What your contractors are bidding is common practice in San Jose. "Chicken wire" AKA 20 gauge 1" mesh is the preferred lath of choice for bay area tilemen. It is 100% up to the job as long as it is galvanized and self-furring.
I am going to talk about the "one-coat" mortar bed method later in this post, both for your and "in-general" information for those here that wonder what the difference may be.
San Jose is one of the few municipalities in the bay area Which does not
require interior lath inspection. This does not mean that common practices as required by the other municipalities that do require inspection may be ignored.
Ask the bidders "will you be following the interior lath requirements of Los Altos, Cupertino, Campbell, Los Gatos, Saratoga, Sunnyvale, (....etc) when you lath my shower?" The general guidelines are:
1) Minimum water-resistent ("green") drywall, but most now call for Denshield in wet areas. If your contractor will be replacing the drywall, tell him you want Denshield in the bid.
2) Waterproof paper; 30-30-30 Kraft paper (Aquabar, Rattan, etc) or 15 lb roofing felt or better. Paper run horizontal, starting at the bottom, ship-lapped min. 4", no tearing. Minimum vertical overlaps 12".
3) Galvanized self-furring metal lath, 20 gauge minimum woven mesh (chicken wire) or 1" self-fur welded-wire 18 gauge are normal. 3" minimum overlap regardless of type of lath.
"Diamond", or expanded lath is not common for one-coat, but some use it. If the guy wants to use it, it must be furred
(which is why almost nobody uses it for one-coat).
4) Mechanical attachment. Lath to be nailed-off using 1 1/4" (min) galvanized "roofing" nails or equivalent 1 1/2" roofing staples 6" OC (on center) all studs max 16" OC. No nails @ inside corners. Nails at lath overlaps. Non- self-furring wire requires furring nails (which is why everybody uses self-furring wire).
So, as a layering: drywall/denshield, waterproof paper, metal lath, mechanical attachment. The purpose of the drywall/ is as a backer for the mortar bed. The HD guy was actually right about that.
The California bay area is in a high earthquake zone. Statistics have shown that the "one-coat" mortar bed method fairs better than any other tile installation method including non-mortar bed (cement backer-board etc) in sever earthquakes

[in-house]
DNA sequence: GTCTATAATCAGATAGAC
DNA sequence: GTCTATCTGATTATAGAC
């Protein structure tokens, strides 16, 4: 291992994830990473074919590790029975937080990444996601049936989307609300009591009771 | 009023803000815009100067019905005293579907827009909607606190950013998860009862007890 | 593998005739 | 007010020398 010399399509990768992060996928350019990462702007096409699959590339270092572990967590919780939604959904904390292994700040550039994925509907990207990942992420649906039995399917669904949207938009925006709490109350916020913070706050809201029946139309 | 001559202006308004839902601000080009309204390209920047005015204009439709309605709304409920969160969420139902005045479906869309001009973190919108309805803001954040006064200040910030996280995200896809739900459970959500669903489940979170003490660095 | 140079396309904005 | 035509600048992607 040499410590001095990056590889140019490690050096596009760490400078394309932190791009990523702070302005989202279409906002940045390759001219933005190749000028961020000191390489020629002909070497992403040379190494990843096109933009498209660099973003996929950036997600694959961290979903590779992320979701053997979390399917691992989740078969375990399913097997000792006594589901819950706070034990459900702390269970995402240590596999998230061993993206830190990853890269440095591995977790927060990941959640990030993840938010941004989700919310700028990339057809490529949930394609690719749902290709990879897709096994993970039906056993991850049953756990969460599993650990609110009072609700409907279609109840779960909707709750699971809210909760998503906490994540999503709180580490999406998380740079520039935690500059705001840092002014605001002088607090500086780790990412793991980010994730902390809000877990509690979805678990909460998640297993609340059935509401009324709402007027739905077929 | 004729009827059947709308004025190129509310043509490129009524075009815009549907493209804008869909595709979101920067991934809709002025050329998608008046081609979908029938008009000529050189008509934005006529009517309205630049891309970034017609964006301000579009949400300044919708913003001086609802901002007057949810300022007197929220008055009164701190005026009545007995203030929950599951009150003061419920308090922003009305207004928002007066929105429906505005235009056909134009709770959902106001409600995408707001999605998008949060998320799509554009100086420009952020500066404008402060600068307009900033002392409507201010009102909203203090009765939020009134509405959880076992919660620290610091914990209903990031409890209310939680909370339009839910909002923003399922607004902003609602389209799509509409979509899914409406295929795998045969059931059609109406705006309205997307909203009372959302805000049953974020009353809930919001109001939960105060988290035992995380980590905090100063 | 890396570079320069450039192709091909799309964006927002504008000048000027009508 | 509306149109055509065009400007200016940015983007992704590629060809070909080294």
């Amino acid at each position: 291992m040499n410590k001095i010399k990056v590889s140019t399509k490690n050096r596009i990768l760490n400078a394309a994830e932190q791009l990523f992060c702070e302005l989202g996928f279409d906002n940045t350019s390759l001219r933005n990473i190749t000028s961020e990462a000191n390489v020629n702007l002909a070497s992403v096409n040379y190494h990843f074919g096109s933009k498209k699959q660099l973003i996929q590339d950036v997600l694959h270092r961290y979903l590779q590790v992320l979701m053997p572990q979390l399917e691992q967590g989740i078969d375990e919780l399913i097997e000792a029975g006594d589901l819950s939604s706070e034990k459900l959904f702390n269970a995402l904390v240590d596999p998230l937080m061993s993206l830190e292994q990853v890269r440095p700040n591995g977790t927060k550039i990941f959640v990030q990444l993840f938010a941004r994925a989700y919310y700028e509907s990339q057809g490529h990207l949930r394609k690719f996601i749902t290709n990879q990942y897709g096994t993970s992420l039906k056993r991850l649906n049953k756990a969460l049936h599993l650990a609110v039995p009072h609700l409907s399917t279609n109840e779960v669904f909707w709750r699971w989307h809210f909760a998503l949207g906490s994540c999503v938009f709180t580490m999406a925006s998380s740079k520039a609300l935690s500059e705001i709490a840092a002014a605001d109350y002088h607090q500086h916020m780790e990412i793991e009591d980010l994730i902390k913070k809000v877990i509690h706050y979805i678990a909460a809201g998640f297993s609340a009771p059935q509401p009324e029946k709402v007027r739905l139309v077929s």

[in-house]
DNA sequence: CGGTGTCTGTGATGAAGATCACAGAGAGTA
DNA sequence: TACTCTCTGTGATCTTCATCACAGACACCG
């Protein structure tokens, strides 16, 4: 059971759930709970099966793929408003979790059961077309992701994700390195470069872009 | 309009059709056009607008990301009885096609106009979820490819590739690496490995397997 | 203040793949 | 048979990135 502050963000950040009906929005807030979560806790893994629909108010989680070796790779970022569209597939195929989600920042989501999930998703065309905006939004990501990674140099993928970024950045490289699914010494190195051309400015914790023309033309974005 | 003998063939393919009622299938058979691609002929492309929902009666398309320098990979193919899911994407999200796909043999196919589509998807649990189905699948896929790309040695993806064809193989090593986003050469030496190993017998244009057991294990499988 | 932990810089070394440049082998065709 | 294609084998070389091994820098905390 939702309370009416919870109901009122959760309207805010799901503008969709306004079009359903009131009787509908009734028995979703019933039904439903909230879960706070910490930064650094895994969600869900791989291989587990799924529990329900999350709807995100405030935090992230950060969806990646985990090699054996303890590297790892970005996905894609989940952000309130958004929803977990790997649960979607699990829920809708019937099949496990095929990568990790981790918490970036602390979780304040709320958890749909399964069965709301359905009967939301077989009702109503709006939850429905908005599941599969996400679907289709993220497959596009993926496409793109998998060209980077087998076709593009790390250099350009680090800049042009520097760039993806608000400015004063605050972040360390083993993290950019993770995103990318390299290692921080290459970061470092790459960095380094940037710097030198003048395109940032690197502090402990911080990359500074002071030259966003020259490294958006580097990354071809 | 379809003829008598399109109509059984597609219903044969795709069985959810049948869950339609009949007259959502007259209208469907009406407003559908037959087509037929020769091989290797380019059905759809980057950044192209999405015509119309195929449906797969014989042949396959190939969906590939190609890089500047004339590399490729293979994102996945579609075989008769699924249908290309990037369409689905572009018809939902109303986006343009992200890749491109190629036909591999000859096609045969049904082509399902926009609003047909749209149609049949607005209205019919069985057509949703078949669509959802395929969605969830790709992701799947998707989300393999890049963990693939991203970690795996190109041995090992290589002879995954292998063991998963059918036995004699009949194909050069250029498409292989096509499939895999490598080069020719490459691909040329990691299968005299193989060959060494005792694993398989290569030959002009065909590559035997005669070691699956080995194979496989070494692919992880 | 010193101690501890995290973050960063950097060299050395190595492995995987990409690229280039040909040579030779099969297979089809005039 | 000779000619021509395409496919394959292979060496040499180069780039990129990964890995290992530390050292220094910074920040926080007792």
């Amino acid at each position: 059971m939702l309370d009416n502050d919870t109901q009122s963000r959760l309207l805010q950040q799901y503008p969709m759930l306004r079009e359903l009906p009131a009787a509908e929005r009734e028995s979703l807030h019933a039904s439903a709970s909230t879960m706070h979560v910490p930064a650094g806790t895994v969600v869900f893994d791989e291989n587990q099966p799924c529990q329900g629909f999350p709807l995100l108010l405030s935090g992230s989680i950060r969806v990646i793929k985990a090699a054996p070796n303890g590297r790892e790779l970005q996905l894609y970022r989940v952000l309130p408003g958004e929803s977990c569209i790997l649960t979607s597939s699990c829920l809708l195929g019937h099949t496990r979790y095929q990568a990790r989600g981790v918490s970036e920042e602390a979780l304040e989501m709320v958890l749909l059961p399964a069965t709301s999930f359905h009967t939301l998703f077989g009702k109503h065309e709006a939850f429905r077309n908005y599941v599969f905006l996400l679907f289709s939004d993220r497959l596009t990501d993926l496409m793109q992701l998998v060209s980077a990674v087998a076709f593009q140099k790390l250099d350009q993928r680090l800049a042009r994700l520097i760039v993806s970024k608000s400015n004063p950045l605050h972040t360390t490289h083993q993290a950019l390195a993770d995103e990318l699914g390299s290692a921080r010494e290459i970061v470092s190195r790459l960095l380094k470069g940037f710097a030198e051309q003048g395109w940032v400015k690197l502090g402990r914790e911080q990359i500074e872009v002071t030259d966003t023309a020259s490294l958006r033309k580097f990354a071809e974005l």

. Most of this information, along with countless changes to structural requirements for 2-story or less residential structures came following the 1989 Loma Prieta earthquake, a 7.1. (side note: I wish I had bought Simpson Strong-tie stock in '88 LOL!). The rest of the country would be amazed at what our framing looks like here in CA, or our concrete foundations. My house, built in 2003, is on a "post-tension slab foundation". It is 12" thick, and has thick/sheathed steel cables 12" OC both directions. A couple weeks after the slab is poured, tension is applied to each cable in the thousands of pounds per square inch, then capped and welded. They do not crack, and crack-isolation membranes for this type of slab are optional but not needed.
Back to tile on walls in an earthquake: why is one-coat best? Very simple:
1) At 1/2" thick, the mortar bed has a lot of flexibility ie it can bend without fracturing. As the mortar wraps a corner, there is equal strength. As there are no panel seams in which strength is lost, the entire mortar bed is a single monoque structure without inherent weak points.
2) Furred lath means that the mortar has completely wrapped the wire. The wire is well-embeded in the mortar, and thus will not let-go of the mortar. Mechanical attachment means the lath will not let go of the wall structure. Directly at the attachment point, the lath can bend under stress without letting go of the nail. Nails cannot "pop" like on sheet goods (drywall, cement backer board, etc).
3) The waterproof paper is dual function. It also serves as a cleavage membrane.
The mortar bed can in effect "slip" on the drywall beneath, moving with the ground movement and lessening fracture. Thus no nails in the corners. Hmmm...
This is why they fair better than any other installation method.
These are not my ideas. This is what the building inspectors say when they are asked "why?".
After the Loma Prieta quake, studies were done. All of a sudden, everybody's building dept. wants to see paper and nails. They are less concerned about mold/rot than about slabs of tiled walls falling on people. Luckily, waterproof paper serves both
Regional practices are important
. I know I would want a house built to withstand hurricanes where those happen. Not sure what withstands tornados (gulp). But I'm very sure I want a house that I don't have to be dug out from under here in earthquake land.
The bids sound typical to me. Mortar bed shower (wet area), thin set wainscot (dry area), and thin set to slab floor tile. However, if you are not on a post-tension slab, tell them you want a crack isolation or anti-fracture type install on the concrete. Or Laticrete CST (or equivalent) thin set used. That should not add much to the bid.
Good luck, and show us photos so I can see what my competition is up to